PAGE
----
Dressmaker Angela Chambers, like many other small business owners, has changed course. She now makes and sells masks in Mandeville.
When the Observer visited the Scotiabank parking lot last Friday, Chambers displayed her varying styles of three-layer masks that were on sale.
“I started making them since COVID-19 came in. The three layers are cotton at the front and at the back, and there is a non-woven fibre filter in the centre to give protection. They are washable and reversable. This is where the business is at, because the dressmaking is slow right now, so this is how I now make a living. Even if persons don’t have the full money to buy the mask, I still give them it for what they have,” she said.
At another level, people are increasingly opting to use the drive-through automated banking machine (ABM) instead of the walk-in ABMs, to limit the need for physical distancing.
The influx of drive-through customers is almost constant throughout the day on Caledonia Road, where customers flock Kentucky Friend Chicken (KFC) and Burger King.
The Observer captured the overflow of traffic from both restaurants’ drive-through onto the main road.
“There is a lot of relearning happening… In the past, you had a situation where businesses were saying to clients [that] they were coming up with their own strategies, agendas, and pushing their products or solutions accordingly. Now with COVID-19 you almost have to go back to the market, find out how is it that the consumers are buying, to see what their preferences are. Online shopping and Internet banking are the ideal ways to go now, based on what is happening with COVID-19 and the guidelines, but not many persons are receptive to that, so you have to do a market research and SWOT [strengths, weaknesses, opportunities, and threats] analysis just focusing on your clients,” said Dwyer-Powell.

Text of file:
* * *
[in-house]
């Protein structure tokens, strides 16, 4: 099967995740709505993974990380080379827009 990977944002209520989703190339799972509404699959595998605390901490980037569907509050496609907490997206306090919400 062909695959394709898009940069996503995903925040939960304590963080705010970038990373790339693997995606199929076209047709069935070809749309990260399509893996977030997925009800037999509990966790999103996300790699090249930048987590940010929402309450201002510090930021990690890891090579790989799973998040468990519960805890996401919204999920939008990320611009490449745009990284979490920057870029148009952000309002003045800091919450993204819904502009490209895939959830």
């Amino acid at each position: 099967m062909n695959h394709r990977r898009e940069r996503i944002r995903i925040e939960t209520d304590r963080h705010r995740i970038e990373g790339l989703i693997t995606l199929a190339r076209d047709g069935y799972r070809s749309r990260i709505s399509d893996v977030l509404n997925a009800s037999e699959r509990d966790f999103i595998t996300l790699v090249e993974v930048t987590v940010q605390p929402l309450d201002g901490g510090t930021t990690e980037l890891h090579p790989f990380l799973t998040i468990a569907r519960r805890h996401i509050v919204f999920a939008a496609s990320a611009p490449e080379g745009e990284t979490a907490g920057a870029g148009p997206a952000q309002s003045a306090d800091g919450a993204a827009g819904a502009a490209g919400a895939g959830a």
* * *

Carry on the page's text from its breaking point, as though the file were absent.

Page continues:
She revealed that at least two of the major pharmacies in Mandeville — Fontana and Haughton’s — have been offering curbside pickups to their customers.
“Fontana has given customers the option to WhatsApp their prescriptions and you just go in, pick up, and pay.
“Business is down, and no one is getting 100 per cent support in any area, so some businesses have locked down because there is just no way for them to operate, so that is what we are facing on one end… hotels such as Golf View that closed down two months now and is using the opportunity to renovate, but not a lot of businesses are able to do that. Mandeville Hotel has also closed [its] doors,” she said.
“Other businesses would have cut staff, or they are on a week-on, week-off system, so everybody is feeling it… Restaurants, too, even though people are probably buying more food, because if you pass KFC or Burger King [there are long lines], so smaller restaurants would have either laid off [staff] or cut down on their services,” Dwyer-Powell added.
Delivery services have been making use of the new business opportunities, including the Mandeville-based Doorway Express, that does islandwide deliveries.
Farmers in Manchester have also been getting assistance through a collaboration of the chamber of commerce and delivery company Nation Pride.
“Persons can [go online or] call in their orders, be it ground provision, and we’ll deliver it,” she said.